I think you can only measure an album against yourself (I know it's hard not to be influenced by other works of the respective artist).
Michael Brown 2013
 And if I do that now with this 'Beckies' album, I can only come to the conclusion that Michael Brown made a great album here. To name single songs here would lead to having to name almost every song on the album. And now to bring Brown's other works into play: Of course the 'Beckies' album is certainly not the best Brown has created. Nevertheless, he created an album in 1976 that is an above-average good album overall. And it's fun. That's what counts for me. Just my two cents. Enjoy.(Frank)
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Psychedelic Pop/Soft Prog; The Souls Of Inspyration - The Souls Of Inspyration (1970 Columbia) Vinyl



"Winners of the 1970 musical competition at Quebec's 'Man And His World' (former site of Expo '67), this quartet subsequently played for two weeks at Expo '70 in Osaka, Japan and upon their return recorded this, their sole LP release, for the Canadian branch of Columbia Records. As with labelmates Jarvis Street Revue and It's All Meat, press runs for these LP's numbered in the four-digit range at best, nowhere near the quantities US counterparts The Byrds or Mitch Miller (or heck, even Hampton Grease Band) commanded, and all have become sought-after psychedelic arty-facts. So, what about the music you ask? A melodic bridge betwixt late psych and early prog, with a solid foundation of organ and driving rhythm, well-placed stinging guitar leads, and forceful vocals saying everything and nothing simultaneously. 33 minutes, seven tracks and not a loser in the bunch. (forcedexposure.com)


This soft psych/prog album from canadian band 'The Souls Of Inspyration'' sounds surprising european. Good work. Enjoy.(Frank)


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Monday, 25 February 2019

Great Italian Psychedelic Pop/Bubblegum, Pop-prog: The Underground Set (Nuova Idea) - The Underground Set 1970 (2012 Flawed Gems)



Behind the Underground Set name hid, for contractual reasons, the musicians from Nuova Idea. But surely the mastermind behind them was composer Gian Piero Reverberi, who was also the producer of Le Orme.

The Underground Set were often thought to be an English group, their first album having been issued in many European countries. It's interesting to notice that the group has been mentioned as English in Vernon Joynson's Tapestry of Delight book.



But in an interview with Paolo Siani on the Italian Musikbox magazine, the drummer was one of the first to reveal that the musicians playing on this band's two albums were in fact Nuova Idea, as Radio Records (the label on which the first album and the singles appeared) was distributed by their label Ariston at the time.

Mainly instrumental, with just some choral vocal parts, the albums are typical of a late 60's organ-led psychy pop sound and some tracks were used as TV film themes. (discogs.com)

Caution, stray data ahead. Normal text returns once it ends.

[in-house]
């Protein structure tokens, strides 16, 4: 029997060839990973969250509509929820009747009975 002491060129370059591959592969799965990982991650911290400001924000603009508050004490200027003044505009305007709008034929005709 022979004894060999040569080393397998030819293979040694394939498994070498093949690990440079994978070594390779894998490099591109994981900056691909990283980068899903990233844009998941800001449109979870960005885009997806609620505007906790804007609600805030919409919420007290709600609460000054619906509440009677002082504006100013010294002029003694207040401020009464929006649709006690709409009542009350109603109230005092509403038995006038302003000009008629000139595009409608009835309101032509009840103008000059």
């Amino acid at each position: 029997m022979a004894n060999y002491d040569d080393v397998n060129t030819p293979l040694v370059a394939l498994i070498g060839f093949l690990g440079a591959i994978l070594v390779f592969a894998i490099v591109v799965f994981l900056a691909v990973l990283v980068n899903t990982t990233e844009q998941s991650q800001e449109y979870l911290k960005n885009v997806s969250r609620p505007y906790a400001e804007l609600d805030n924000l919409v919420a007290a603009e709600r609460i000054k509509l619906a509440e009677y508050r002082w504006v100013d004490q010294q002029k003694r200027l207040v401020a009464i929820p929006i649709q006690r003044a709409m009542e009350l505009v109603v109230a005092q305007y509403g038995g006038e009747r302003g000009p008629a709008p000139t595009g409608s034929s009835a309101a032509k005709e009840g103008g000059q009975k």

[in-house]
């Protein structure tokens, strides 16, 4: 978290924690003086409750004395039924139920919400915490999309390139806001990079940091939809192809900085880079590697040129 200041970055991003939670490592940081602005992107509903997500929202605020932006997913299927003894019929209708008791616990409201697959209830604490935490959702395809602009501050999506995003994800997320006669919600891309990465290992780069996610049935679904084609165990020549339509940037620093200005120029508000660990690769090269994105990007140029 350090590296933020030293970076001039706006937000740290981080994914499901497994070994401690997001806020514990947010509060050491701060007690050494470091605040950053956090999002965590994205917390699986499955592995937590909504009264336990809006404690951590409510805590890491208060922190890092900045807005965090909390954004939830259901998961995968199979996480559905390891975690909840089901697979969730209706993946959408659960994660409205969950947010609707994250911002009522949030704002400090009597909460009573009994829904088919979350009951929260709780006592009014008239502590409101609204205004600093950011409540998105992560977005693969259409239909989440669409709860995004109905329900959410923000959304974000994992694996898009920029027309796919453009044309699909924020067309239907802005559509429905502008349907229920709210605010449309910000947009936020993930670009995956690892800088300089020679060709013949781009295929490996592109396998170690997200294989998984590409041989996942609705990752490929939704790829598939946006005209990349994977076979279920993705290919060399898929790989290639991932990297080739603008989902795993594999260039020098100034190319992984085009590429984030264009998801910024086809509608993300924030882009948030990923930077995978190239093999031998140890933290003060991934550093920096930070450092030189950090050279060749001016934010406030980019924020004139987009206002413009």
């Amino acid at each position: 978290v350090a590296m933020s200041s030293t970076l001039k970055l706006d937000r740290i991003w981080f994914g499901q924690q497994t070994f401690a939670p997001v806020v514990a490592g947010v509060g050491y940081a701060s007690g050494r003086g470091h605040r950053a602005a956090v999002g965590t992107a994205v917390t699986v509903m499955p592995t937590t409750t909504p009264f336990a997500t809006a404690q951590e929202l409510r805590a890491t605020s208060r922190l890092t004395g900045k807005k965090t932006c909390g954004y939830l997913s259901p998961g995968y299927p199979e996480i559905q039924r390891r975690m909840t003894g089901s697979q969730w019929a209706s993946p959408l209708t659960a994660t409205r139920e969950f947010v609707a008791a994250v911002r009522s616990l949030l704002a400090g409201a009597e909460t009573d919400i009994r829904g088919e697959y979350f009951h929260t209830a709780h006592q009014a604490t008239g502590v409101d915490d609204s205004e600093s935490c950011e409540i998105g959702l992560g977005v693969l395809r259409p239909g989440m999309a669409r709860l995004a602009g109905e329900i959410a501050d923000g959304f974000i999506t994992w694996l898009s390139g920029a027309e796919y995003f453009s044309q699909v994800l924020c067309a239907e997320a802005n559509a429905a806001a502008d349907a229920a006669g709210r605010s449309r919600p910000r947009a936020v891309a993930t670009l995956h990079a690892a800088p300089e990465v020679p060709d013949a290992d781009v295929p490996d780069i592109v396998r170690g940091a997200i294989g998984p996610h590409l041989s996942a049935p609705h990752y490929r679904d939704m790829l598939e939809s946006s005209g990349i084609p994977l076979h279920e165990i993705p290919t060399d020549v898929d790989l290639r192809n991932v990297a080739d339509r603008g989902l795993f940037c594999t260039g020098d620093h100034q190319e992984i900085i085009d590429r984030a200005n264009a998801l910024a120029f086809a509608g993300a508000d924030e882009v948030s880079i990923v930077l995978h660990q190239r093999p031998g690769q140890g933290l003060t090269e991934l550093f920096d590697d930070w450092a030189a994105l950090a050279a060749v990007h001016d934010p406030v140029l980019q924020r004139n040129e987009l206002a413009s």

It's hard for me to give the music a clear label, but I don't think that's important either. The album is just great imho. Pop, psychedelia, easy listening, prog, bubblegum, rock, all mixed together to a wonderful album that does homage to the early seventies. Viva Italia :-) Enjoy.(Frank)
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U.S. Power Pop; The Nerves - One Way Ticket (2008 Alive Records)



The Nerves were a great band with lousy timing -- they were a top-notch power pop trio who emerged on the L.A. rock scene in 1977, just as punk was becoming the next hipster sensation and about 18 months before the hookier end of new wave would have given them a shot at the big time.


Peter Case went on to a memorable career fronting the Plimsouls and as a solo act, Paul Collins made a pair of great records as the leader of the Beat, and Jack Lee's tune "Hanging on the Telephone" became a hit for Blondie, making it abundantly clear that the Nerves' potential was very real and all three members could write and sing great songs, but during their all-too-brief existence the band self-released just one 7" EP and supported it with a D.I.Y. tour before falling apart.

One Way Ticket is by no means the album the Nerves never got to make, but at least it gathers the scraps the band left behind in one convenient package. The four songs from the legendary Nerves EP are all here, along with two other studio tracks intended for a follow-up single that was never released, another stray studio recording, a pair of home-recorded demos, and seven rough but exciting live tunes from a Nerves gig in Illinois.

A Case and Collins living room tape, a pair of relevant post-Nerves tunes by the Jack Lee Band, and an embryonic version of the Plimsouls round out the package. Several of Collins' songs would later appear on the first Beat album, and Case's tunes show the smarts and energy he'd bring to the Plimsouls, but it's Lee's work that's the real standout on this disc, and it makes one wonder how his career fizzled out after just one solo album.
The piecemeal nature of One Way Ticket makes this a somewhat uneven listening experience, but the high points are pure, hooky bliss; the first seven songs sound like the first side to a terrific album, and the live recordings confirm that this band knew how to make their music work on-stage. One Way Ticket is a fine tribute to a band that came and went too quickly, and if you love '70s power pop, this is archival stuff that practically demands a place in your library. (Mark Deming, allmusic.com)


Everybody who is in '70s Power Pop or only love high class pop music will grab this collection full of the scraps by a pop band full of power and energy. These three guys were brilliant. Enjoy.(Frank)